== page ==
Just before Christmas, George W. Bush traveled to North Carolina to pay a visit to the one man who, perhaps more than any other, made his political ascent possible: Billy Graham. But the aging evangelist's contributions go far beyond simply helping 43 sober up and find Christ on a beach in Kennebunkport. As a charismatic young preacher in the post-war era, Graham galvanized southern evangelicals who had migrated to the Golden State. Socially conservative, business-friendly, a new political brew fermented in the cul-de-sacs of Southern California. The results: Yesterday's religious right, today's tea party, and the Reagan and Bush presidencies.
Historian Darren Dochuk explains the 50-year process in his new book, From Bible Belt to Sun Belt. Mother Jones spoke with Dochuk recently about Sarah Palin, the tea party, and the next Billy Graham.
Mother Jones: If you mention the Okies' migration to California, people think of Tom Joad in The Grapes of Wrath. And maybe Casy, the wayward preacher, if you mention religion. But Tom and Casy were commies, not conservatives! Does this mean John Steinbeck was full of it?
Darren Dochuk: [The Okies] who came with clear religious allegiances to their Baptist and Pentecostal churches certainly shared some of the Joads' ideas about social justice and the economy. But once they reached Southern California, in some ways they had to make a choice between their liberal, even left-leaning, economic views, and their right-wing conservative values.
MJ: California's a weird place—people tend to use the word "dysfunctional" to describe it. There's the referendum system. And it's just generally way too big. How did that affect the rise of Christian conservatism here?
DD: The kind of popular, democratic sentiment behind the ballot initiative is a creation of the western frontier, and it's something the evangelicals were familiar with back in Oklahoma. It really does work to their advantage: Every two years you have to mobilize your ground troops, and Evangelicals have always been highly effective at mobilizing behind a fierce and exaggerated rhetoric.
MJ: You also have to contend with people like Harvey Milk, who might not have generated much liberal momentum in, say, Mississippi. Would evangelical conservatism have been the same if it'd been cultivated somewhere else?
DD: [Caifornia] did really have a sense of being up for grabs in the '50s and '60s. It was torn ideologically, and it was torn regionally between the South and the North. Evangelicalism thrives in an all-or-nothing proposition, and that's what California politics seemed to be in the early post-war period.
MJ: How was Billy Graham able to thrive in Southern California the way he did?
DD: Well, he was a young, good-looking, charismatic preacher who came to California at the perfect time. He arrived in the wake of an incredibly volatile period of labor politics and clashes between right-wing and left-wing Democrats. Then there was the fear of communism locally and on a global scale, which was reaching its height at that very moment. And so he was able to not only tap into those anxieties and fears, but to kind of steer away from some of the anger, some of the harshest elements of that political class, and provide a sense of reassurance for not only evangelicals but many Americans at this time.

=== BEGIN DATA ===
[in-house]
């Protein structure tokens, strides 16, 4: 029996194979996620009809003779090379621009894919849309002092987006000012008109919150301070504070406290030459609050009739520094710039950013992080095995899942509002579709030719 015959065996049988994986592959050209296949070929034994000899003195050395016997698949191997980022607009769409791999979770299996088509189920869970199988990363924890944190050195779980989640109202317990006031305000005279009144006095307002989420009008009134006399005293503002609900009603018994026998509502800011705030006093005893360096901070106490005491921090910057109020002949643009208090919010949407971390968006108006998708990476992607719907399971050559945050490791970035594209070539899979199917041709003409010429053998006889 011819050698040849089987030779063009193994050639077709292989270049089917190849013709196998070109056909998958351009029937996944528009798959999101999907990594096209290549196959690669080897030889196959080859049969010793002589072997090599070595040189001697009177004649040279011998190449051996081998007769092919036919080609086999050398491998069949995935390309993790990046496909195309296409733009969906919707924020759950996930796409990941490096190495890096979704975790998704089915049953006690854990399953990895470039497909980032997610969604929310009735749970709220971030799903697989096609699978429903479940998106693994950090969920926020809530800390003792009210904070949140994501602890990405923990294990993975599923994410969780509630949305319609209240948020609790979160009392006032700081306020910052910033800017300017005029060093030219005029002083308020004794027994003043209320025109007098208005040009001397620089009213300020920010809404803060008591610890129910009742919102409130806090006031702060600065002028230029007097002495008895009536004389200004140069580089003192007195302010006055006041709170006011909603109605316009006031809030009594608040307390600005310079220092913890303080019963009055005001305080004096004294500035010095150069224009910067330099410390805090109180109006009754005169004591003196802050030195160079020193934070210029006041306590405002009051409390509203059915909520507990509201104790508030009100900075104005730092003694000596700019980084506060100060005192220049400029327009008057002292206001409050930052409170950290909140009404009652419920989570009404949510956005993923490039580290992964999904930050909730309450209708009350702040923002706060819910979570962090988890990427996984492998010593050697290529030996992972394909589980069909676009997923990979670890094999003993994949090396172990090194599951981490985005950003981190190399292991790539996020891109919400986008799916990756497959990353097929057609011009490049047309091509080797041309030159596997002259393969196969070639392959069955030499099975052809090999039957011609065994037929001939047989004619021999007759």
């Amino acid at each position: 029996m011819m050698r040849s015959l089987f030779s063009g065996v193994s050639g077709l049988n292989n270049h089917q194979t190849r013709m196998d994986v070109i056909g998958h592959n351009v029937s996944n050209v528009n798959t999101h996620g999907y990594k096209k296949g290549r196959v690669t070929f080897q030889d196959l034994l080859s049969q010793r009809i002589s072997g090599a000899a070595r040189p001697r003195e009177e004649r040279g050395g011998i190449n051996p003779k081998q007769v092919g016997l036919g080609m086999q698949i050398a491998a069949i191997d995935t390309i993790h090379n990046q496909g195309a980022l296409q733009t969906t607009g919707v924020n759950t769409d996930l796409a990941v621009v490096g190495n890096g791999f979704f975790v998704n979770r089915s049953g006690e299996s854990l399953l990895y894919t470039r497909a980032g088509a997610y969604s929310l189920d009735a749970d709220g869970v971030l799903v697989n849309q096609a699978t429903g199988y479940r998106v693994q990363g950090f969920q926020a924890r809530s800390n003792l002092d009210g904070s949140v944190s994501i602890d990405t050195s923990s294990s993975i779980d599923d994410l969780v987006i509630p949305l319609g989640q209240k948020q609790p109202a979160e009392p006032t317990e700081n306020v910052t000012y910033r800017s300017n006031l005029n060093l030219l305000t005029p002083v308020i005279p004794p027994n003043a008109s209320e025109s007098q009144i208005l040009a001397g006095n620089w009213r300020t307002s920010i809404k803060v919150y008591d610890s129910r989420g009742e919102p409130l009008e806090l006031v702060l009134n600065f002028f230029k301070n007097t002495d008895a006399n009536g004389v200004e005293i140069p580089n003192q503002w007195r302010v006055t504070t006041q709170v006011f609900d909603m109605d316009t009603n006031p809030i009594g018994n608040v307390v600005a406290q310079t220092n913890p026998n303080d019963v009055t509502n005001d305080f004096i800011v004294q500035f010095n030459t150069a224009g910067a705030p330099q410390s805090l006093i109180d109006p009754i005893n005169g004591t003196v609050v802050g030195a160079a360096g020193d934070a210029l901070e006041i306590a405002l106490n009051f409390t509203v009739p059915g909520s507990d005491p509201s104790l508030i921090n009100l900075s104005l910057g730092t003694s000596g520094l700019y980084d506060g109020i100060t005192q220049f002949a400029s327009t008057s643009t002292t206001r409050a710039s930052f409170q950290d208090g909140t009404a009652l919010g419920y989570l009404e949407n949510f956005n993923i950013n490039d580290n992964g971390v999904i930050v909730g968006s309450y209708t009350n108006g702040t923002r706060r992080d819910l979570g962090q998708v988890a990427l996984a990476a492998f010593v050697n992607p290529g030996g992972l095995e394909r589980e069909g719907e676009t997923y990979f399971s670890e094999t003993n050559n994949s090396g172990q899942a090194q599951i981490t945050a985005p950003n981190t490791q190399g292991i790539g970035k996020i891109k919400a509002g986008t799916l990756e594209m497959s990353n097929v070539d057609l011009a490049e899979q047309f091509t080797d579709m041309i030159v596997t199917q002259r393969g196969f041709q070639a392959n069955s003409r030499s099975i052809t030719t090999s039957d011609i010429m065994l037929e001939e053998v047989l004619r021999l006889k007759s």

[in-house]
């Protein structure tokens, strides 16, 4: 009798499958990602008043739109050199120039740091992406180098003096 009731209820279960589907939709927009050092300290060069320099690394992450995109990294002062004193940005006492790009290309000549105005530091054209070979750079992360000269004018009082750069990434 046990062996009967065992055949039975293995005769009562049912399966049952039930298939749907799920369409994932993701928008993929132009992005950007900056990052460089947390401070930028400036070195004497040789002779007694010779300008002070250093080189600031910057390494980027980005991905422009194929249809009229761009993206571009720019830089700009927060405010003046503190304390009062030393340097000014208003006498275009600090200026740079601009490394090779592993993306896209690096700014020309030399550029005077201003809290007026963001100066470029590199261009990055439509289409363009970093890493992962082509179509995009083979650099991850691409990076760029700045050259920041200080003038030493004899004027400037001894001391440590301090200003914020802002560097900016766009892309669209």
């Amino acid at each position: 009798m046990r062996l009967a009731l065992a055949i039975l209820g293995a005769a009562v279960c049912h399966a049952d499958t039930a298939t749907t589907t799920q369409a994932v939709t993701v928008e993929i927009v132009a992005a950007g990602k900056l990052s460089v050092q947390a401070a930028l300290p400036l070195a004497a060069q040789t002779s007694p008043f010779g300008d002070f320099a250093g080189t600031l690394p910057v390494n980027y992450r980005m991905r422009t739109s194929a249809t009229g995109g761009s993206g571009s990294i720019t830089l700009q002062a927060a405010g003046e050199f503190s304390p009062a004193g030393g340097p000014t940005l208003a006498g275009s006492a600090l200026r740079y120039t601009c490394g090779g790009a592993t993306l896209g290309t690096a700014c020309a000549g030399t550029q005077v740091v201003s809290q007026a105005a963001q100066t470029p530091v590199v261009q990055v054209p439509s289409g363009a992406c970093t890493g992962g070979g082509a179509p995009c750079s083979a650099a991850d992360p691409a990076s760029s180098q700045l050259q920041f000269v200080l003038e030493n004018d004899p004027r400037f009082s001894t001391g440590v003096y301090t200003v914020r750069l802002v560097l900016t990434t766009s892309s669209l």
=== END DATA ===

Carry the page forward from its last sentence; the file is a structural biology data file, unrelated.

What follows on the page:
MJ: One of Graham's ideas from the late 60s, which you occasionally hear today, is the idea of socially conservative blacks and conservative whites voting as a bloc. But instead you get the Southern Strategy. Were people like Graham serious?
DD: In the 60s, in response to Watts, I do think Billy Graham and other evangelicals were sensitive to racial issues. And I think they were naive. And ultimately they were incapable of offering any structural critique of racism. But at the same time they demonstrated some flexibility and an ability to cross racial barriers and create a colorblind coalition.
Evangelicalism continues to wrestle with its white, suburban, middle-class identity. And it allows, to this day, a racist element and a racist rhetoric. At the same time, Evangelicalism is malleable, in terms of race, and in the 70s, did a pretty good job of at least kind of distancing itself from the harshest elements of the Jim Crow era. And that's exactly why it succeeds.
MJ: The idea in your book is that, as California goes, so goes the nation. Is that still true?
DD: I see elements of that. From the conservative side at least, and from evangelicals' perspective, I don't think California holds nearly as much influence politically as it once did. But culturally I think it still remains cutting-edge. It still is able to sell and teach other evangelicals a more creative, colorblind, multicultural conservatism that's quite appealing. Applying new techniques of marketing and collective witness, for instance. And always testing new forms of church organization and church ministry. Saddleback Church, of course, is a prime example of that.
MJ: Do we fixate too much on guys like Jerry Falwell and Pat Robertson?
DD: I think we do, and you can understand why; they make good soundbites and certainly they're the most vocal and outspoken. And you do need to take them seriously, and certainly the press does and historians do. But what you're missing is really the foundation of evangelicalism and evangelical conservatism, and that's the people in the pews. And the businessmen, and boardroom politics. That's really the power base of evangelical conservatism.
MJ: The guy who's making tons of money at his business in Oklahoma and using it to finance a new college.
DD: Once you get into that, it's really amazing the networks that exist and are created to support this entire system. And that's the brilliance of conservative activism.